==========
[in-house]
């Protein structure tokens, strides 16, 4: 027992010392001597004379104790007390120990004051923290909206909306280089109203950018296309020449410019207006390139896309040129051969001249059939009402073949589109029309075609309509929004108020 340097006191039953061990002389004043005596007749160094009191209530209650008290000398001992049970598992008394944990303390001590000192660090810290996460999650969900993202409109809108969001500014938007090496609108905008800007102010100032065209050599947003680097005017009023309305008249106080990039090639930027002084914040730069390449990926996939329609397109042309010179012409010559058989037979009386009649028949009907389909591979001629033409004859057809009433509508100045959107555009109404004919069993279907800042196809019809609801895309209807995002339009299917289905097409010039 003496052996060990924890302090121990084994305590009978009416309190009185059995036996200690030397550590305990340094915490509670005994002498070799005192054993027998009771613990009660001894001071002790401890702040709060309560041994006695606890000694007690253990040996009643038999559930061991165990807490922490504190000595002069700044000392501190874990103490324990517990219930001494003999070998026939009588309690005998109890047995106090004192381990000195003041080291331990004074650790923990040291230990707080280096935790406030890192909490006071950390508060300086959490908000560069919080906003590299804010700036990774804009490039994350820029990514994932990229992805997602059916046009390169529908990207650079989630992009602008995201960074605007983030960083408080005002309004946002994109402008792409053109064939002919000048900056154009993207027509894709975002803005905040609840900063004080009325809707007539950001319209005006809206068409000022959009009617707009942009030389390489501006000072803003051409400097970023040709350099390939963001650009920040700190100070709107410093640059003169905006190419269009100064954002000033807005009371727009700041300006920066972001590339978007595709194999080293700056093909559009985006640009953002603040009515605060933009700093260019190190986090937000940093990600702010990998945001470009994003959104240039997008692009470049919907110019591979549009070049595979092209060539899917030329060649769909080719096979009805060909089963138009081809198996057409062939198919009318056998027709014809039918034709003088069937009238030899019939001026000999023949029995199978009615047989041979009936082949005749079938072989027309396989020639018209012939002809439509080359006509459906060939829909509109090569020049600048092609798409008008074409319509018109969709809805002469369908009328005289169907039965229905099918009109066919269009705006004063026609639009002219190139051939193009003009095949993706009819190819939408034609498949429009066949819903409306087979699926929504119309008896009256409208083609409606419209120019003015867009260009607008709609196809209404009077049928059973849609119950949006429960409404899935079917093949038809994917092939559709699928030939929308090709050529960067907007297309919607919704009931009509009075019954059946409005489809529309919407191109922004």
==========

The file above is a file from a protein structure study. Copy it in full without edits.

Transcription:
[in-house]
């Protein structure tokens, strides 16, 4: 027992010392001597004379104790007390120990004051923290909206909306280089109203950018296309020449410019207006390139896309040129051969001249059939009402073949589109029309075609309509929004108020 340097006191039953061990002389004043005596007749160094009191209530209650008290000398001992049970598992008394944990303390001590000192660090810290996460999650969900993202409109809108969001500014938007090496609108905008800007102010100032065209050599947003680097005017009023309305008249106080990039090639930027002084914040730069390449990926996939329609397109042309010179012409010559058989037979009386009649028949009907389909591979001629033409004859057809009433509508100045959107555009109404004919069993279907800042196809019809609801895309209807995002339009299917289905097409010039 003496052996060990924890302090121990084994305590009978009416309190009185059995036996200690030397550590305990340094915490509670005994002498070799005192054993027998009771613990009660001894001071002790401890702040709060309560041994006695606890000694007690253990040996009643038999559930061991165990807490922490504190000595002069700044000392501190874990103490324990517990219930001494003999070998026939009588309690005998109890047995106090004192381990000195003041080291331990004074650790923990040291230990707080280096935790406030890192909490006071950390508060300086959490908000560069919080906003590299804010700036990774804009490039994350820029990514994932990229992805997602059916046009390169529908990207650079989630992009602008995201960074605007983030960083408080005002309004946002994109402008792409053109064939002919000048900056154009993207027509894709975002803005905040609840900063004080009325809707007539950001319209005006809206068409000022959009009617707009942009030389390489501006000072803003051409400097970023040709350099390939963001650009920040700190100070709107410093640059003169905006190419269009100064954002000033807005009371727009700041300006920066972001590339978007595709194999080293700056093909559009985006640009953002603040009515605060933009700093260019190190986090937000940093990600702010990998945001470009994003959104240039997008692009470049919907110019591979549009070049595979092209060539899917030329060649769909080719096979009805060909089963138009081809198996057409062939198919009318056998027709014809039918034709003088069937009238030899019939001026000999023949029995199978009615047989041979009936082949005749079938072989027309396989020639018209012939002809439509080359006509459906060939829909509109090569020049600048092609798409008008074409319509018109969709809805002469369908009328005289169907039965229905099918009109066919269009705006004063026609639009002219190139051939193009003009095949993706009819190819939408034609498949429009066949819903409306087979699926929504119309008896009256409208083609409606419209120019003015867009260009607008709609196809209404009077049928059973849609119950949006429960409404899935079917093949038809994917092939559709699928030939929308090709050529960067907007297309919607919704009931009509009075019954059946409005489809529309919407191109922004």